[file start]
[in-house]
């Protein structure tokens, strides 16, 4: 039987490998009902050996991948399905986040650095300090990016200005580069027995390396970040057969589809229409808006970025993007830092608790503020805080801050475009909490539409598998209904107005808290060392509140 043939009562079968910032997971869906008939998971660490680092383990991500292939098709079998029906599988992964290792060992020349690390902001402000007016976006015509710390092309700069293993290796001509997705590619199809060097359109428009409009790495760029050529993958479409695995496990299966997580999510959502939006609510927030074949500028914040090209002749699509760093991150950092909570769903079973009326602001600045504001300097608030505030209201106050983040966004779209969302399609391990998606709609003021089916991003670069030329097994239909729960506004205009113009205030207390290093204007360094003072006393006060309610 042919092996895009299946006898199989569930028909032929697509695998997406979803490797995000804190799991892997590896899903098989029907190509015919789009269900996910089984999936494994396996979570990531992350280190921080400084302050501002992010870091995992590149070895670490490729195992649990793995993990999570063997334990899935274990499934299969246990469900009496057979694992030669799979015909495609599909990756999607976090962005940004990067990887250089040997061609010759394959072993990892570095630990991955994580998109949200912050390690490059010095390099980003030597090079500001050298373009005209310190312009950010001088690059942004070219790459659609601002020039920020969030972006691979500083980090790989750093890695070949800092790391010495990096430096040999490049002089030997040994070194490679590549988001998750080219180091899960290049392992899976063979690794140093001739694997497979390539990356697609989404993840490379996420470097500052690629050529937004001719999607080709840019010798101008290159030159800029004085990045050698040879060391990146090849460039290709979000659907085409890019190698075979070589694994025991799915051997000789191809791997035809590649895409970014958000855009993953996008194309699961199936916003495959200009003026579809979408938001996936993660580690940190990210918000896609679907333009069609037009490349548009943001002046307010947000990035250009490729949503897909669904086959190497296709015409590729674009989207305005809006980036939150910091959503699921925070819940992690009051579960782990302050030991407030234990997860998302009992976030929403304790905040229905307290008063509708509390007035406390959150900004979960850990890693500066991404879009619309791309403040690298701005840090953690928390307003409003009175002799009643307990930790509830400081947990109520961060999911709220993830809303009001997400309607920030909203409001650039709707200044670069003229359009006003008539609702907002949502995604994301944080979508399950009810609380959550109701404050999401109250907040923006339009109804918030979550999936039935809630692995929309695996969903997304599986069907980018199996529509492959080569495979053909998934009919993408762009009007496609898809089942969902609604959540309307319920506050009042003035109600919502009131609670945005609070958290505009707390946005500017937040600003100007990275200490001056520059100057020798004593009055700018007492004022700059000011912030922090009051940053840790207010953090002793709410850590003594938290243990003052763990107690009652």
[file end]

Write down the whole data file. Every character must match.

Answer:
[in-house]
């Protein structure tokens, strides 16, 4: 039987490998009902050996991948399905986040650095300090990016200005580069027995390396970040057969589809229409808006970025993007830092608790503020805080801050475009909490539409598998209904107005808290060392509140 043939009562079968910032997971869906008939998971660490680092383990991500292939098709079998029906599988992964290792060992020349690390902001402000007016976006015509710390092309700069293993290796001509997705590619199809060097359109428009409009790495760029050529993958479409695995496990299966997580999510959502939006609510927030074949500028914040090209002749699509760093991150950092909570769903079973009326602001600045504001300097608030505030209201106050983040966004779209969302399609391990998606709609003021089916991003670069030329097994239909729960506004205009113009205030207390290093204007360094003072006393006060309610 042919092996895009299946006898199989569930028909032929697509695998997406979803490797995000804190799991892997590896899903098989029907190509015919789009269900996910089984999936494994396996979570990531992350280190921080400084302050501002992010870091995992590149070895670490490729195992649990793995993990999570063997334990899935274990499934299969246990469900009496057979694992030669799979015909495609599909990756999607976090962005940004990067990887250089040997061609010759394959072993990892570095630990991955994580998109949200912050390690490059010095390099980003030597090079500001050298373009005209310190312009950010001088690059942004070219790459659609601002020039920020969030972006691979500083980090790989750093890695070949800092790391010495990096430096040999490049002089030997040994070194490679590549988001998750080219180091899960290049392992899976063979690794140093001739694997497979390539990356697609989404993840490379996420470097500052690629050529937004001719999607080709840019010798101008290159030159800029004085990045050698040879060391990146090849460039290709979000659907085409890019190698075979070589694994025991799915051997000789191809791997035809590649895409970014958000855009993953996008194309699961199936916003495959200009003026579809979408938001996936993660580690940190990210918000896609679907333009069609037009490349548009943001002046307010947000990035250009490729949503897909669904086959190497296709015409590729674009989207305005809006980036939150910091959503699921925070819940992690009051579960782990302050030991407030234990997860998302009992976030929403304790905040229905307290008063509708509390007035406390959150900004979960850990890693500066991404879009619309791309403040690298701005840090953690928390307003409003009175002799009643307990930790509830400081947990109520961060999911709220993830809303009001997400309607920030909203409001650039709707200044670069003229359009006003008539609702907002949502995604994301944080979508399950009810609380959550109701404050999401109250907040923006339009109804918030979550999936039935809630692995929309695996969903997304599986069907980018199996529509492959080569495979053909998934009919993408762009009007496609898809089942969902609604959540309307319920506050009042003035109600919502009131609670945005609070958290505009707390946005500017937040600003100007990275200490001056520059100057020798004593009055700018007492004022700059000011912030922090009051940053840790207010953090002793709410850590003594938290243990003052763990107690009652």